(e) Nothing in this policy statement relieves former employees from obligations prescribed by law, such as 18 U.S.C. 207, Restrictions on Former Officers, Employees, and Elected Officials of the Executive and Legislative Branches.

2009.105-70 Contract provisions.

The contracting officer shall insert the following provisions in all solicitations:

(a) 2052.209-70 Current/Former Agency Employee Involvement.

Subpart 2009.4 Debarment, Suspension, and Ineligibility

2009.403 Definitions.

As used in 2009.4:

Debarring official means the Senior Procurement Executive.

Suspending official means the Senior Procurement Executive.

2009.404 Consolidated list of parties excluded from Federal procurement or non-procurement programs.

The contracting officer responsible for the contract affected by the debarment or suspension shall perform the actions required by FAR 9.404(c)(1)-(6).

2009.405 Effect of listing.

Compelling reasons are considered to be present where failure to contract with the debarred or suspended contractor would seriously harm the agency's programs and prevent accomplishment of mission requirements. The Senior Procurement Executive is authorized to make the determinations under FAR 9.405. Requests for these determinations must be submitted from the Head of the Contracting Activity, through the Director, Office of Administration, to the Senior Procurement Executive.

2009.405-1 Continuation of current contracts.

The Head of the Contracting Activity is authorized to make the determination to continue contracts or subcontracts in existence at the time the contractor was debarred, suspended, or proposed for debarment in accordance with FAR 9.405-1.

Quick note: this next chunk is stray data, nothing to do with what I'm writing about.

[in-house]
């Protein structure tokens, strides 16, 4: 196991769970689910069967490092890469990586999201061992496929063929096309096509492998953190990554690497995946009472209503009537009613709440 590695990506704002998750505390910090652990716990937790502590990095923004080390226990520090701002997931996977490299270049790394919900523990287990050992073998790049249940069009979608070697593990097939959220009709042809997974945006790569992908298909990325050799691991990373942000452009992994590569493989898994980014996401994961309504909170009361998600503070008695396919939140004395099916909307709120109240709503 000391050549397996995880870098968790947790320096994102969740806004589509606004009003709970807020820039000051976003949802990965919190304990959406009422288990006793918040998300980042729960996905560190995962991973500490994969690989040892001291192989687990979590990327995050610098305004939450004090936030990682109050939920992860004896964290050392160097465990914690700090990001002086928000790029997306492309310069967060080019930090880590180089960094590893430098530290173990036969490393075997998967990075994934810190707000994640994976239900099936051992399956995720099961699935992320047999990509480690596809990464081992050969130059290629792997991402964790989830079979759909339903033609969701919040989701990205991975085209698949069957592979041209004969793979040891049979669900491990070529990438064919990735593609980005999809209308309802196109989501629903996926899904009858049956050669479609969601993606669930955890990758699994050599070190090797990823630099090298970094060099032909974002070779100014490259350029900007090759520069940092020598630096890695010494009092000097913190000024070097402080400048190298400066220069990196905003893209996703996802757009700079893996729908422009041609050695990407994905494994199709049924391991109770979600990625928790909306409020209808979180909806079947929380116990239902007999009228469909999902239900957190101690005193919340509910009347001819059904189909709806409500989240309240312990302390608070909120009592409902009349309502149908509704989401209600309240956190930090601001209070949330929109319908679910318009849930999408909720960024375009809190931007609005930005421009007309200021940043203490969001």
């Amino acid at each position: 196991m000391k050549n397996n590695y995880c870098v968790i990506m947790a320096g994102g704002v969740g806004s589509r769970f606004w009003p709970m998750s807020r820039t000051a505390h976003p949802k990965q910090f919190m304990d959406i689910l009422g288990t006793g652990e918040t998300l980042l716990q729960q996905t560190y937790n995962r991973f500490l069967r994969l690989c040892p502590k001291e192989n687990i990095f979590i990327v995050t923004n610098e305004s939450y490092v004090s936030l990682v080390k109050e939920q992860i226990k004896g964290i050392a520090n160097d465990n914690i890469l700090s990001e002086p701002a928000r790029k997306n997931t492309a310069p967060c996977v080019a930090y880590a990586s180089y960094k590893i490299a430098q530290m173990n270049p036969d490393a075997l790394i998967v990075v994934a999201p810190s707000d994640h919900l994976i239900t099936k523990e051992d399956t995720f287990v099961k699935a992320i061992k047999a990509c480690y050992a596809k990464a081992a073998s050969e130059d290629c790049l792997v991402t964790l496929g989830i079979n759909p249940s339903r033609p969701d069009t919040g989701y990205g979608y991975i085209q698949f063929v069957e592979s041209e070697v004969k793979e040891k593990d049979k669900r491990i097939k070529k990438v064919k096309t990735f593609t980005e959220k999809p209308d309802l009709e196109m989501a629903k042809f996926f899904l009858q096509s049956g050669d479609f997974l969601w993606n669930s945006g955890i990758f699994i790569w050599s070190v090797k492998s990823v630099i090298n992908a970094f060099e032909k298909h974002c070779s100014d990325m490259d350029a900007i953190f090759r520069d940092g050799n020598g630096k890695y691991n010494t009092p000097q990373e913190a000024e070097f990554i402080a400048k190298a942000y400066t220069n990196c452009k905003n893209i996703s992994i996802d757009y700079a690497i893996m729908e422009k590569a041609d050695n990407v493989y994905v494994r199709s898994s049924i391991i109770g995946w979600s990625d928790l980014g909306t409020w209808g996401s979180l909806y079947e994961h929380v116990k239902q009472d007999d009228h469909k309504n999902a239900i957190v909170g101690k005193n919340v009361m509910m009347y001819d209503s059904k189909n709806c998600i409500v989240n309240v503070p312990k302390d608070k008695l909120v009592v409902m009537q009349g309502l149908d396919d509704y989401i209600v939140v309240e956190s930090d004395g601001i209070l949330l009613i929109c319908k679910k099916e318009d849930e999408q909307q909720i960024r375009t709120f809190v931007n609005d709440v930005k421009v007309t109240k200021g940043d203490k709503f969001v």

2009.405-2 Restrictions on subcontracting.

The Head of the Contracting Activity is authorized to approve subcontracts with debarred or suspended subcontractors under FAR 9.405-2.

2009.406 Debarment.

2009.406-3 Procedures.

(a) Investigation and referral.

(1) When a contracting officer becomes aware of possible irregularities or any information which may be sufficient cause for debarment, the contracting officer must first submit a complete statement of facts (including a copy of any criminal indictments, if applicable) and a recommendation for action to the Head of the Contracting Activity. If the contracting officer's statement of facts indicates misconduct on the part of the contractor in regard to an NRC contract, the Head of the Contracting Activity will refer the matter of misconduct to the Inspector General to determine if an investigation is required prior to referring the case to the debarring official.

(2) To the extent the Head of the Contracting Activity believes that sufficient grounds for debarment exist, independent of any pending investigation by the Inspector General, the Head of the Contracting Activity shall immediately forward the case, without reference to any pending investigation, and a recommendation for action to the Senior Procurement Executive for review. In such circumstances, the Head of the Contracting Activity will take no additional action in regard to a specific matter of misconduct referred to the Inspector General prior to consulting with the Inspector General.